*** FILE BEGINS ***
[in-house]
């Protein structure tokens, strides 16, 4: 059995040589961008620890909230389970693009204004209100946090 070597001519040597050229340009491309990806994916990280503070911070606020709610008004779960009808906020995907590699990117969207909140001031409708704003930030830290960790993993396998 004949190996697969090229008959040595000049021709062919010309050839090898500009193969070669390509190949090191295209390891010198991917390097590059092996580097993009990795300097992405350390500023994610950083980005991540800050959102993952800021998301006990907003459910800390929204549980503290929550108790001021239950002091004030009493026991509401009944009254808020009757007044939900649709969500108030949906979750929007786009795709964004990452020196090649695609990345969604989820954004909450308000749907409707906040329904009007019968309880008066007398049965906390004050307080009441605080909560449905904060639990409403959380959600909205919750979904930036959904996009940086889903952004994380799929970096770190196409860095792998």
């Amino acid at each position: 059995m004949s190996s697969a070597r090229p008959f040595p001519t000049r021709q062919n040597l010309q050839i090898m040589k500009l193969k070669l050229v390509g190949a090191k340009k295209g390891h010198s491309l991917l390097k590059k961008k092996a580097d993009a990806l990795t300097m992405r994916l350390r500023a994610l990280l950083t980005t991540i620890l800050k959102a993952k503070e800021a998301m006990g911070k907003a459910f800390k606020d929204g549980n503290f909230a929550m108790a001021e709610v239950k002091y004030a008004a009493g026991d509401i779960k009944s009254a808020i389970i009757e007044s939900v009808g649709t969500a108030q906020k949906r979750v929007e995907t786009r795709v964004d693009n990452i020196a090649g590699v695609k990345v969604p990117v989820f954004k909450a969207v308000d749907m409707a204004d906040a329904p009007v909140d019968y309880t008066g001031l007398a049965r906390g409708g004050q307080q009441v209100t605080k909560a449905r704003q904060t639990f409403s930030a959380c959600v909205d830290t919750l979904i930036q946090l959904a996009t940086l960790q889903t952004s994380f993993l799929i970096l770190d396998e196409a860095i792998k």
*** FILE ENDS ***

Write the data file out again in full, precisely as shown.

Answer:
[in-house]
């Protein structure tokens, strides 16, 4: 059995040589961008620890909230389970693009204004209100946090 070597001519040597050229340009491309990806994916990280503070911070606020709610008004779960009808906020995907590699990117969207909140001031409708704003930030830290960790993993396998 004949190996697969090229008959040595000049021709062919010309050839090898500009193969070669390509190949090191295209390891010198991917390097590059092996580097993009990795300097992405350390500023994610950083980005991540800050959102993952800021998301006990907003459910800390929204549980503290929550108790001021239950002091004030009493026991509401009944009254808020009757007044939900649709969500108030949906979750929007786009795709964004990452020196090649695609990345969604989820954004909450308000749907409707906040329904009007019968309880008066007398049965906390004050307080009441605080909560449905904060639990409403959380959600909205919750979904930036959904996009940086889903952004994380799929970096770190196409860095792998």
């Amino acid at each position: 059995m004949s190996s697969a070597r090229p008959f040595p001519t000049r021709q062919n040597l010309q050839i090898m040589k500009l193969k070669l050229v390509g190949a090191k340009k295209g390891h010198s491309l991917l390097k590059k961008k092996a580097d993009a990806l990795t300097m992405r994916l350390r500023a994610l990280l950083t980005t991540i620890l800050k959102a993952k503070e800021a998301m006990g911070k907003a459910f800390k606020d929204g549980n503290f909230a929550m108790a001021e709610v239950k002091y004030a008004a009493g026991d509401i779960k009944s009254a808020i389970i009757e007044s939900v009808g649709t969500a108030q906020k949906r979750v929007e995907t786009r795709v964004d693009n990452i020196a090649g590699v695609k990345v969604p990117v989820f954004k909450a969207v308000d749907m409707a204004d906040a329904p009007v909140d019968y309880t008066g001031l007398a049965r906390g409708g004050q307080q009441v209100t605080k909560a449905r704003q904060t639990f409403s930030a959380c959600v909205d830290t919750l979904i930036q946090l959904a996009t940086l960790q889903t952004s994380f993993l799929i970096l770190d396998e196409a860095i792998k």